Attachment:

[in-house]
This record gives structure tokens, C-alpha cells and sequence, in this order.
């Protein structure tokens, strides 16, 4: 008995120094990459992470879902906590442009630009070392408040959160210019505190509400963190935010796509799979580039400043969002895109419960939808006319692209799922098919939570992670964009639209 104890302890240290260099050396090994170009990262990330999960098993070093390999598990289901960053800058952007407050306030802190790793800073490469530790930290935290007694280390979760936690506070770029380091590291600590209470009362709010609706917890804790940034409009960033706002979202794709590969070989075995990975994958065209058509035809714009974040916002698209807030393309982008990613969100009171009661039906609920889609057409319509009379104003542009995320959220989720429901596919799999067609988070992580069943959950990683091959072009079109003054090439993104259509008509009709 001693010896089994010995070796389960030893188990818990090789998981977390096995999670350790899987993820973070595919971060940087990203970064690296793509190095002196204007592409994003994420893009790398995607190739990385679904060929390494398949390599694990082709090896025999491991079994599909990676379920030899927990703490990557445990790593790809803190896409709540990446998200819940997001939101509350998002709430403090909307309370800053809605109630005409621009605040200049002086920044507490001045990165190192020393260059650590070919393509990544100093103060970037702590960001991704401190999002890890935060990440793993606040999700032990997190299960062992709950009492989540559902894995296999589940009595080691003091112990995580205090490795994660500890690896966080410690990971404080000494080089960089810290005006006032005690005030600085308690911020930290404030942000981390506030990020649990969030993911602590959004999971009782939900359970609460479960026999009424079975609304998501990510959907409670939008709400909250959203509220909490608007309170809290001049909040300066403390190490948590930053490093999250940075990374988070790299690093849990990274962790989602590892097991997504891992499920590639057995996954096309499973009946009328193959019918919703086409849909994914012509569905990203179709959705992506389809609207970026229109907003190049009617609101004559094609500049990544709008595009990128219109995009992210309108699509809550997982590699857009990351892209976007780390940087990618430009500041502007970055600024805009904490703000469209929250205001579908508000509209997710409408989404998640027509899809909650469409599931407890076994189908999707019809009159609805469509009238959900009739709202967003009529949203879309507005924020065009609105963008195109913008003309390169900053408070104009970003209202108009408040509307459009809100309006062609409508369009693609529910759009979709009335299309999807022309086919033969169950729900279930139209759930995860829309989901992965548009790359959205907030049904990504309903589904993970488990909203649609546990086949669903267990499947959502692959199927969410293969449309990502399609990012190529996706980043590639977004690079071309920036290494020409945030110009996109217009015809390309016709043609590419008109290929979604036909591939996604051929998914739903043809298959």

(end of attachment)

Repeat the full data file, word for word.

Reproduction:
[in-house]
This record gives structure tokens, C-alpha cells and sequence, in this order.
């Protein structure tokens, strides 16, 4: 008995120094990459992470879902906590442009630009070392408040959160210019505190509400963190935010796509799979580039400043969002895109419960939808006319692209799922098919939570992670964009639209 104890302890240290260099050396090994170009990262990330999960098993070093390999598990289901960053800058952007407050306030802190790793800073490469530790930290935290007694280390979760936690506070770029380091590291600590209470009362709010609706917890804790940034409009960033706002979202794709590969070989075995990975994958065209058509035809714009974040916002698209807030393309982008990613969100009171009661039906609920889609057409319509009379104003542009995320959220989720429901596919799999067609988070992580069943959950990683091959072009079109003054090439993104259509008509009709 001693010896089994010995070796389960030893188990818990090789998981977390096995999670350790899987993820973070595919971060940087990203970064690296793509190095002196204007592409994003994420893009790398995607190739990385679904060929390494398949390599694990082709090896025999491991079994599909990676379920030899927990703490990557445990790593790809803190896409709540990446998200819940997001939101509350998002709430403090909307309370800053809605109630005409621009605040200049002086920044507490001045990165190192020393260059650590070919393509990544100093103060970037702590960001991704401190999002890890935060990440793993606040999700032990997190299960062992709950009492989540559902894995296999589940009595080691003091112990995580205090490795994660500890690896966080410690990971404080000494080089960089810290005006006032005690005030600085308690911020930290404030942000981390506030990020649990969030993911602590959004999971009782939900359970609460479960026999009424079975609304998501990510959907409670939008709400909250959203509220909490608007309170809290001049909040300066403390190490948590930053490093999250940075990374988070790299690093849990990274962790989602590892097991997504891992499920590639057995996954096309499973009946009328193959019918919703086409849909994914012509569905990203179709959705992506389809609207970026229109907003190049009617609101004559094609500049990544709008595009990128219109995009992210309108699509809550997982590699857009990351892209976007780390940087990618430009500041502007970055600024805009904490703000469209929250205001579908508000509209997710409408989404998640027509899809909650469409599931407890076994189908999707019809009159609805469509009238959900009739709202967003009529949203879309507005924020065009609105963008195109913008003309390169900053408070104009970003209202108009408040509307459009809100309006062609409508369009693609529910759009979709009335299309999807022309086919033969169950729900279930139209759930995860829309989901992965548009790359959205907030049904990504309903589904993970488990909203649609546990086949669903267990499947959502692959199927969410293969449309990502399609990012190529996706980043590639977004690079071309920036290494020409945030110009996109217009015809390309016709043609590419008109290929979604036909591939996604051929998914739903043809298959």